Core Technology

LightCode Photonics’ active solid-state 3D cameras are based on the direct Time-of-Flight (dToF) measurement principle and incorporate an additional 2D RGB camera for high-confidence computationally efficient object detection applications either as a standalone solution or as a part of a 2D/3D fusion perception system. 

Direct Time-of-Flight

LightCode Photonics’ cameras are based on direct ToF technology, which uses a sub-nanosecond electronic stopwatch and a pulsed light source to measure the flight time of an emitted and subsequently detected pulse (Figure 1), eliminating the need for computationally heavy processing. Due to the speed of light, the device measuring the arrival time of a photon must have a timing resolution of <1 nanosecond as it affects the accuracy of the distance measurement. Advances in photodetector technology have given rise to highly sensitive silicon-based photodetectors – SPADs. SPAD temporal response (timing) properties are suitable for dToF-based 3D imaging systems, and the detector’s single-photon sensitivity allows for increased detection ranges and a higher probability of detection. 

Having the transmitted laser pulses as short as possible is beneficial as it increases the range detection accuracy and different objects within the field-of-view of one pixel are better resolved along the depth axis. In addition, having shorter pulses with high peak power increases the signal-to-noise ratio over ambient background noise as the laser pulse reflections appear as more prominent peaks in the detected signal. In contrast, the time-averaged power of the laser is kept low ensuring compliance with laser safety standards. LightCode has patent-pending technology for creating sub-nanosecond laser pulses from VCSEL diodes, which are several times shorter than the competitor systems. Direct ToF technology is typically employed in the form of scanning 2D and 3D LiDARs and is rare among 3D cameras.

Figure 1. Direct ToF detection utilizes a high-speed electronic timer which is initiated simultaneously with a narrow pulse width high-peak light pulse emission. Emitted light pulse scatters on different objects on the scene and reflects back to the receiver side of the sensor, where the light pulses are registered and linked to the flight time. As the speed of light in various conditions is known, the distance between the camera and the target object can be calculated as D = (T * c) / 2, where D is the object distance, T is the measured flight time and c is the speed of flight.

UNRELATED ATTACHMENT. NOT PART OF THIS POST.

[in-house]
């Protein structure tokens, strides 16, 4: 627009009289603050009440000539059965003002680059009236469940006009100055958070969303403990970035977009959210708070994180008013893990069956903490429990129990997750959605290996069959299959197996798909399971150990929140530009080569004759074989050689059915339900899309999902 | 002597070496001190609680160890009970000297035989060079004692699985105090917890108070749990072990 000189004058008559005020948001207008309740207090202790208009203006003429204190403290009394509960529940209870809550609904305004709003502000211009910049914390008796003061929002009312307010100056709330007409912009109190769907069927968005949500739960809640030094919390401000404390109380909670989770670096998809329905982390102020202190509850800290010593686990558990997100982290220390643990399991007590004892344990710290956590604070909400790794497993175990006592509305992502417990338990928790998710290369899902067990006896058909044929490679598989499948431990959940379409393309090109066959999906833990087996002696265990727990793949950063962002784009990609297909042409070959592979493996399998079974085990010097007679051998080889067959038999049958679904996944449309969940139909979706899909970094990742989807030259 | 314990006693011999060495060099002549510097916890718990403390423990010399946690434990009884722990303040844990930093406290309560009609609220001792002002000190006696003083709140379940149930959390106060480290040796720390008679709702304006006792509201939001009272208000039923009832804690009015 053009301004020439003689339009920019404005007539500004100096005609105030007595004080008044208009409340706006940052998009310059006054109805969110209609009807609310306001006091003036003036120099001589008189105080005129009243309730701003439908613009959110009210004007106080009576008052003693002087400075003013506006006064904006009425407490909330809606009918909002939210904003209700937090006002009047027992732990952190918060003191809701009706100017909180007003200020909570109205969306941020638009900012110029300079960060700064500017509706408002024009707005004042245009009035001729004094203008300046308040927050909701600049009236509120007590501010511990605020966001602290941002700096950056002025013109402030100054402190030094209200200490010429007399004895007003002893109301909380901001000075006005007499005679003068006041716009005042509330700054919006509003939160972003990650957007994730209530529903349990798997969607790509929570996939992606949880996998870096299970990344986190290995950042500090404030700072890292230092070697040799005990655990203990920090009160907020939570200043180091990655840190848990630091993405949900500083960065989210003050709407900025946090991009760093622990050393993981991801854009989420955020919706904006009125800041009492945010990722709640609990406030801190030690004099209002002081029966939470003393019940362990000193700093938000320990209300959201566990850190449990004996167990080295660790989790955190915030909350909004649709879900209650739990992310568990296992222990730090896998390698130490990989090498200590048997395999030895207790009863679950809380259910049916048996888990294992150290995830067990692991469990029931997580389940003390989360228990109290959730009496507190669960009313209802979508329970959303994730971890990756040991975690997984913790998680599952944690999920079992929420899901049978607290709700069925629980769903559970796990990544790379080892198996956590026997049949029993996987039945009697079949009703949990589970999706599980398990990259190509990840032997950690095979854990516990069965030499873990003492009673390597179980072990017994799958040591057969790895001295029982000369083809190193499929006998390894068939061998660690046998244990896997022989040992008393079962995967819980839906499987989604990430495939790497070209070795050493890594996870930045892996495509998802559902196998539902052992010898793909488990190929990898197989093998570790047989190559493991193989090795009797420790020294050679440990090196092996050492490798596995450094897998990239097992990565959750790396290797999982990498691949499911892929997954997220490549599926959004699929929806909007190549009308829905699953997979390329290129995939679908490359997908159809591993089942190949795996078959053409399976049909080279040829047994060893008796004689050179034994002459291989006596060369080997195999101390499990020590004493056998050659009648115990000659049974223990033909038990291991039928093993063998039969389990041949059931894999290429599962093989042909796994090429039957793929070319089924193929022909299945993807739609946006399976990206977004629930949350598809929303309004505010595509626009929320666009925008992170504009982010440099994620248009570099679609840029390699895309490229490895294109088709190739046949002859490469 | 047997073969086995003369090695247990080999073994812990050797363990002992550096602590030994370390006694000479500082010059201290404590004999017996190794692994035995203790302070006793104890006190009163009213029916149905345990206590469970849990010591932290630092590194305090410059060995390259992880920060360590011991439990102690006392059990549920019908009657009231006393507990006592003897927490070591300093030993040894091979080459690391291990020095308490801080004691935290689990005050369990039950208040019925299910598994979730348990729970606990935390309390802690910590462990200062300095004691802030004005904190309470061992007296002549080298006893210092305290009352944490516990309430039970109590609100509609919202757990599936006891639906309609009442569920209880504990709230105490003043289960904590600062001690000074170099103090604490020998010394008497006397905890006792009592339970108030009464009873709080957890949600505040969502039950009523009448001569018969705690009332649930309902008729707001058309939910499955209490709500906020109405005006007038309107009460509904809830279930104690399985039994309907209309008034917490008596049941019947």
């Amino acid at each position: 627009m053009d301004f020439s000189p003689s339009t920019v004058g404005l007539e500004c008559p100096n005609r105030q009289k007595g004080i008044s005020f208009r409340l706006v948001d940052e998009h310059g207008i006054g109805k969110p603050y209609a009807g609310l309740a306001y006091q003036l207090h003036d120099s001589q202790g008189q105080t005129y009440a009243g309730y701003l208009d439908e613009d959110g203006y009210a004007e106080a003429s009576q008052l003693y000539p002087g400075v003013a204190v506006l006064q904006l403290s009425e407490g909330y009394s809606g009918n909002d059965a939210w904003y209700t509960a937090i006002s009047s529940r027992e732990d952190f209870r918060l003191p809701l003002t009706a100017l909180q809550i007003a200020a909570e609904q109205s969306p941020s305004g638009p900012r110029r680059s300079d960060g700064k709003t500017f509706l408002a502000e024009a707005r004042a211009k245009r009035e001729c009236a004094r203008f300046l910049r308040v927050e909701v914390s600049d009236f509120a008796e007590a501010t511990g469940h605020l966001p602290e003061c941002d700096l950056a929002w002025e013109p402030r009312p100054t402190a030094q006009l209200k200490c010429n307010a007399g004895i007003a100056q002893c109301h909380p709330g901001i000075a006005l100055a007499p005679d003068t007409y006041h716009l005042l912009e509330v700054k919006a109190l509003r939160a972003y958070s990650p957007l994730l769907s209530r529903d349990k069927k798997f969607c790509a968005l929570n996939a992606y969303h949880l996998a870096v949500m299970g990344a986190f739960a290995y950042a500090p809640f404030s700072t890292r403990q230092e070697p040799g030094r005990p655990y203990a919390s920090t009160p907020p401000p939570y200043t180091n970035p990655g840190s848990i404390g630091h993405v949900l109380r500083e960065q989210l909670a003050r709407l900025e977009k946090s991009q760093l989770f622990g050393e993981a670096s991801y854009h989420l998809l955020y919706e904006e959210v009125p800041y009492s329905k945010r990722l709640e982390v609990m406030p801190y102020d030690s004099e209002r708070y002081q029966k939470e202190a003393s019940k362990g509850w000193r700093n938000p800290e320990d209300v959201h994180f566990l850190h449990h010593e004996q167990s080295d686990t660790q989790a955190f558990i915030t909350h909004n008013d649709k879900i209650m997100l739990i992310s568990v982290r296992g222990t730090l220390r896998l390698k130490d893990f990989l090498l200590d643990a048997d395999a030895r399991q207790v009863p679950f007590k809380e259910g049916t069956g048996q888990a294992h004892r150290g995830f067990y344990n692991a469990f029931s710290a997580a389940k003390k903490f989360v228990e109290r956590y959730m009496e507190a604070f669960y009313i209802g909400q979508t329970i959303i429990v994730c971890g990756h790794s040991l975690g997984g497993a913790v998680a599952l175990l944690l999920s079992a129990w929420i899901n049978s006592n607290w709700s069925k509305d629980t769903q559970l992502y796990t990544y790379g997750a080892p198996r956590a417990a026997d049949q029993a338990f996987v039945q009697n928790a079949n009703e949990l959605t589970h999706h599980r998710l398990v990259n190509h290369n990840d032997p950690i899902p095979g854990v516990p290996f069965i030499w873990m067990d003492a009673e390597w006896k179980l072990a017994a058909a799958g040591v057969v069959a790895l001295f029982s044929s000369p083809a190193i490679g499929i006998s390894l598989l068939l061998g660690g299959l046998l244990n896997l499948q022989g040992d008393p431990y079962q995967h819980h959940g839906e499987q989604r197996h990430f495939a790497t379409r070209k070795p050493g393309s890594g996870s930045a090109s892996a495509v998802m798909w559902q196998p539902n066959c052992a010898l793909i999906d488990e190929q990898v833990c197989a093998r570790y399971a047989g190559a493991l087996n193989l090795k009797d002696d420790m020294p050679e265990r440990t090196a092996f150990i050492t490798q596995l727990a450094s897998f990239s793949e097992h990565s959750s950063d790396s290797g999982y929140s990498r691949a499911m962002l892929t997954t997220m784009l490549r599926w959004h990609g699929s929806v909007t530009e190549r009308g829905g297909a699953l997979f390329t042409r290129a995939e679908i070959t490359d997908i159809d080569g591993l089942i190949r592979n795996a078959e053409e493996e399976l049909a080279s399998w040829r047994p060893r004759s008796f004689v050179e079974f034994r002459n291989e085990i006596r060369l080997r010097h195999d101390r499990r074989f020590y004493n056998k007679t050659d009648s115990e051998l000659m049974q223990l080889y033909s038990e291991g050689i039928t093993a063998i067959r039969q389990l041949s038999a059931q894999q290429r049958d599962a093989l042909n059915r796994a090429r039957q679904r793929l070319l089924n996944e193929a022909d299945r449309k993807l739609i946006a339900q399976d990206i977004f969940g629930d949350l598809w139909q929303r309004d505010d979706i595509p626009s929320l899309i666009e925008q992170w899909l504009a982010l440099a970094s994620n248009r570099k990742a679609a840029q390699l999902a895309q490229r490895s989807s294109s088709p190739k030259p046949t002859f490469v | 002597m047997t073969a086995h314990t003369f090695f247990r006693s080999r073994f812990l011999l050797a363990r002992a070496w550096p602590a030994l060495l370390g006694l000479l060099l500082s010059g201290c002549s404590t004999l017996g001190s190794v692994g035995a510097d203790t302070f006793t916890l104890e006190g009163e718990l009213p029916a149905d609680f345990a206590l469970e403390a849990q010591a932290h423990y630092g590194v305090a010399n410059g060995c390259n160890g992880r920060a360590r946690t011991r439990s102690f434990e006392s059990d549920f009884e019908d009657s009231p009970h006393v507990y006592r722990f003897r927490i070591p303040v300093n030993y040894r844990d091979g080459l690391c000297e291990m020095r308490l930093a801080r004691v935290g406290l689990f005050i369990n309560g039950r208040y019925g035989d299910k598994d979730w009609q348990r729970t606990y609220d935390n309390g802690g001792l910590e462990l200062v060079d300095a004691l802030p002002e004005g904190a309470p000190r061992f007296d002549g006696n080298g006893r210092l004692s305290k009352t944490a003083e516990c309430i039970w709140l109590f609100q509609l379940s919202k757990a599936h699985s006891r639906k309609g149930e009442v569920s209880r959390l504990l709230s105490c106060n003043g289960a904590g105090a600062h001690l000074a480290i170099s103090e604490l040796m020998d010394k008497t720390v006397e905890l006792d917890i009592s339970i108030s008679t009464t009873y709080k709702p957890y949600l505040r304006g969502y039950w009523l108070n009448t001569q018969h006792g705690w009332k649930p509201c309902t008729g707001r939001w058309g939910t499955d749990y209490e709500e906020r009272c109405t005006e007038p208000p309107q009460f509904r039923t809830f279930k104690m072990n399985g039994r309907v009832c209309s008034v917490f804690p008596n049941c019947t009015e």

Time Correlated Single Photon Counting

LightCode Photonics’ cameras use time-to-digital converters (TDC), which are electronic devices (stopwatches) capable of measuring the arrival times of individual photons with high (below 0.1 nanoseconds) temporal resolution.  For each detector pixel, the arrival time (or a timestamp) of a photon can subsequently be added to a histogram (Figure 2), where, after a series of detected light pulses, a full waveform containing depth data of the scene is obtained. This timestamping method is also called time-correlated single-photon counting (TCSPC). TCSPC improves the sensor’s resilience to other active sensors (e.g. LiDARs) by only correlating the desired light pulses, increasing the data reliability in a multi-camera setup. At the same time, LightCode’s improved TDC architecture and feedback systems make the sensor more resilient to sunlight. Lastly, using TCSPC full waveform acquisition enables simple discrimination of multidistance objects, while also increasing the probability of detecting difficult-to-see objects, such as small and dark or (semi)transparent objects, and reducing the false positive rate.

Figure 2. Photon timing histogram acquired with TCSPC for Figure 1. A dToF receiver can differentiate return pulses from many different objects in its Field-of-View (FoV) as long as the temporal resolution of the system is sufficient and an adequate amount of light is reflected from objects. In this case, up to three peaks are distinguishable from the background signal. 

RGB + Depth data

LightCode Photonics integrates a global shutter 2D RGB camera into its 3D active solid-state cameras. This allows multi-purpose usage as the camera can be used for advanced machine learning tasks, teleoperation, or as a monitoring camera. As the two technologies are integrated into one hardware, this ensures the best alignment and facilitates the implementation of high-confidence and computationally efficient object detection and SLAM solutions. This allows the output of RGBD data (Figure 3), where each color camera pixel contains depth information in addition to RGB color. This can be easily combined with a mature 2D machine learning algorithm to improve the quality of predictions or used for advanced visual SLAM algorithms

Figure 3. Illustrative image with RGBD data, where each color block represents the object distance with respect to the LightCode's camera, with blue being the closest and red the farthest object.

Product Lineup

Medium-range 3D dToF camera designed for indoor service robotics including features like simultaneous dual-resolution output and multiple returns.

Future products

Upcoming generations of TrueSight 3D cameras include outdoor operation, increased range, and field-of-view, and significantly reduced form factor.